- Jan 27, 2020
Religious denominations in the United States have been largely exempt from paying taxes, but some cracks are beginning to show.
The number of protesters is expected to surge this weekend when Texas-based Operation Save America converges on Louisville for a weeklong vigil, with the long-term goal of making Kentucky a national model in its push to end abortion. The group urges state officials to ignore the Supreme Court’s Roe v. Wade decision in 1973 that legalized abortion.
Judge Neil Gorsuch, Trump’s nominee to the U.S. Supreme Court, wrote in his 2006 book “The Future of Assisted Suicide and Euthanasia,” that “human life is fundamentally and inherently valuable, and that the intentional taking of human life by private persons is always wrong.”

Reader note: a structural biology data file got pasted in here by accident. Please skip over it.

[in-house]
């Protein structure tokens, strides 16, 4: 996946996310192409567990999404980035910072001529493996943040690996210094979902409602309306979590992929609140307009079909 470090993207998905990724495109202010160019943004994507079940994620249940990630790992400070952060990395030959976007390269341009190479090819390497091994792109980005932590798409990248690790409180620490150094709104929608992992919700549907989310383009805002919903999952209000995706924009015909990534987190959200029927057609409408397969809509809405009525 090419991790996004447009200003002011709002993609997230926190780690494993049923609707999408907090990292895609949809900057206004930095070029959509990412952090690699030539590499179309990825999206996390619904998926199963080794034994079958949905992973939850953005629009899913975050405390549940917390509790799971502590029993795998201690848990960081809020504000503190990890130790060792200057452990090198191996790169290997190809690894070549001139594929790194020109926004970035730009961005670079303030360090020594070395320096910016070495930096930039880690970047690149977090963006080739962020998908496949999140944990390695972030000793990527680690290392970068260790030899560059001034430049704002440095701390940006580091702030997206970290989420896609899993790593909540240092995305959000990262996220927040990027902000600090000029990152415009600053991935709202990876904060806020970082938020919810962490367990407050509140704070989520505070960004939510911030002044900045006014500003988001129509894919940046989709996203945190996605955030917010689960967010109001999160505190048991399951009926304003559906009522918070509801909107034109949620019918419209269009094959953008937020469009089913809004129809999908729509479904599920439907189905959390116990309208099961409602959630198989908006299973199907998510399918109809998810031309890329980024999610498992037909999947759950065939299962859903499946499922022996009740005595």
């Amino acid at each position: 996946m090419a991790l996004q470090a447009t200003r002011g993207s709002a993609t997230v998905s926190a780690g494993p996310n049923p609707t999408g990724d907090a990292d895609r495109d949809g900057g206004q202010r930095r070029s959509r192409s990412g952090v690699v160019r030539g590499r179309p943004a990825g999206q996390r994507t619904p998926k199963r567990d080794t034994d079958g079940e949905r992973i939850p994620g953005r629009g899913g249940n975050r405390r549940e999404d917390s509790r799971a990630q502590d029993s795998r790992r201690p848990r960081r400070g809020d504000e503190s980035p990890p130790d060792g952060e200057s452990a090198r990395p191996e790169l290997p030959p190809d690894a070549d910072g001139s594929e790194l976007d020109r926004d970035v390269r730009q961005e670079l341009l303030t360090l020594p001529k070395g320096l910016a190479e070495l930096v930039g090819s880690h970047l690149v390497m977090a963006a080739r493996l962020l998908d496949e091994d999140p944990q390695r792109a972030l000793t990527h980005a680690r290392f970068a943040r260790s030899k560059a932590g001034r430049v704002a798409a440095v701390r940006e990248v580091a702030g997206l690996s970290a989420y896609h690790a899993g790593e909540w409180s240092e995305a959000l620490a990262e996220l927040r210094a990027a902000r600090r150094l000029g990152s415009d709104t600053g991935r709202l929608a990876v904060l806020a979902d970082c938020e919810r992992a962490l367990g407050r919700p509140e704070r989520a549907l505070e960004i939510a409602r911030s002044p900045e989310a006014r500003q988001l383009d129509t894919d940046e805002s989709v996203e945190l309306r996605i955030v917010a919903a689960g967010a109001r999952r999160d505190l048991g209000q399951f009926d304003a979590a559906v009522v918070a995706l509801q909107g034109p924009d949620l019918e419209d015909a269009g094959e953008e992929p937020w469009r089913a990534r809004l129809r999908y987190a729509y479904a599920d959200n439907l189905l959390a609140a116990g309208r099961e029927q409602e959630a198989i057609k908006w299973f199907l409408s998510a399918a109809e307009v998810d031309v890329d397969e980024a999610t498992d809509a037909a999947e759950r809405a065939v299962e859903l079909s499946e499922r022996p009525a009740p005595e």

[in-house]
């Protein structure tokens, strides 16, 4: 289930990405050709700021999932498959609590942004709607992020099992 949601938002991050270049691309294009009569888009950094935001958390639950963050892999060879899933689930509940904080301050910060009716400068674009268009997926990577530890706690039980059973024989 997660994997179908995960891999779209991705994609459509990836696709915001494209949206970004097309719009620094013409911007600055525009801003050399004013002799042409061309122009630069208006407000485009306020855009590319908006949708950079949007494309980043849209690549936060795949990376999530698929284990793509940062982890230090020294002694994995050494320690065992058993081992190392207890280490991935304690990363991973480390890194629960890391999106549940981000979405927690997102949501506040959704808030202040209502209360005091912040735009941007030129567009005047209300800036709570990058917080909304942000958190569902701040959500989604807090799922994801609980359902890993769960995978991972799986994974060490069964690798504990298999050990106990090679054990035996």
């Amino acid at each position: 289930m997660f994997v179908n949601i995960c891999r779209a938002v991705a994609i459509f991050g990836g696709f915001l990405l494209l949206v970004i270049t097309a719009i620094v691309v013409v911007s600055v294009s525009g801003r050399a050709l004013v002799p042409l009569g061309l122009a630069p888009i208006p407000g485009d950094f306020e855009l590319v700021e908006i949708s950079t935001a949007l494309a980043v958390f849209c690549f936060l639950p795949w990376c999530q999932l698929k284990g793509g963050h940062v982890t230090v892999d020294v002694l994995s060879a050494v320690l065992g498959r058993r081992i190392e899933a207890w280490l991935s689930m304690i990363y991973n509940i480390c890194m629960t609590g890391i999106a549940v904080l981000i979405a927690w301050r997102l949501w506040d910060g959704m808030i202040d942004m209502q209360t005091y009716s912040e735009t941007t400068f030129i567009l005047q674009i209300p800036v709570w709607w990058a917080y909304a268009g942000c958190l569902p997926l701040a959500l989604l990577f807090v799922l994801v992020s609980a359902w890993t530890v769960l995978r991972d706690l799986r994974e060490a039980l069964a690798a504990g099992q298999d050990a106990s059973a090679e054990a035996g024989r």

Anyone familiar with the full range of Catholic social teaching knows that it’s not a good fit for the left v. right dynamics of American culture, and we got another reminder Tuesday night with President Donald Trump’s pick of Neil Gorsuch as the next associate justice on the U.S. Supreme Court. Gorsuch seems likely to align with the Church’s positions on many issues but create possible heartburn on others.
The reversal Friday followed a slew of separate briefs signed by dozens of other state elected officials, conservative activists and religious leaders who asked the state Supreme Court to defend religious liberty and take a stand on social issues.
The U.S. Supreme Court continued to tackle many important issues this year including immigration, abortion, the contraceptive mandate of the Affordable Care Act and the death penalty, despite the loss of the conservative vote of Justice Antonin Scalia, who died in February.